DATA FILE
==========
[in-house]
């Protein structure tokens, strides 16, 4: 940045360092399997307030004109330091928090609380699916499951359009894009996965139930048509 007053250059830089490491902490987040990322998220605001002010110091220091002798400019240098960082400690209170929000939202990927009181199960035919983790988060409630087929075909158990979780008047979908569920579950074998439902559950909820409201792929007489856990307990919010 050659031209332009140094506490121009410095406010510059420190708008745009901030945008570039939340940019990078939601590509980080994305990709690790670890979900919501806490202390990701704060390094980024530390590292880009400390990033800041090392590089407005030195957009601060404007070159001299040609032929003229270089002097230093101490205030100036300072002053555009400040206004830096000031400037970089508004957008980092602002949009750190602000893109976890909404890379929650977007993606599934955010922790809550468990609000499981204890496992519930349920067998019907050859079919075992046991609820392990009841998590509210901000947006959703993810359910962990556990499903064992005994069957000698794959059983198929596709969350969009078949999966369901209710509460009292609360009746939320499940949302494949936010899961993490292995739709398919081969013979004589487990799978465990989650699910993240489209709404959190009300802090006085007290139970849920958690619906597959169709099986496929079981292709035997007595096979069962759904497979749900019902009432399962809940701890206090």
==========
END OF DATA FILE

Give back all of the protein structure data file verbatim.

[in-house]
């Protein structure tokens, strides 16, 4: 940045360092399997307030004109330091928090609380699916499951359009894009996965139930048509 007053250059830089490491902490987040990322998220605001002010110091220091002798400019240098960082400690209170929000939202990927009181199960035919983790988060409630087929075909158990979780008047979908569920579950074998439902559950909820409201792929007489856990307990919010 050659031209332009140094506490121009410095406010510059420190708008745009901030945008570039939340940019990078939601590509980080994305990709690790670890979900919501806490202390990701704060390094980024530390590292880009400390990033800041090392590089407005030195957009601060404007070159001299040609032929003229270089002097230093101490205030100036300072002053555009400040206004830096000031400037970089508004957008980092602002949009750190602000893109976890909404890379929650977007993606599934955010922790809550468990609000499981204890496992519930349920067998019907050859079919075992046991609820392990009841998590509210901000947006959703993810359910962990556990499903064992005994069957000698794959059983198929596709969350969009078949999966369901209710509460009292609360009746939320499940949302494949936010899961993490292995739709398919081969013979004589487990799978465990989650699910993240489209709404959190009300802090006085007290139970849920958690619906597959169709099986496929079981292709035997007595096979069962759904497979749900019902009432399962809940701890206090």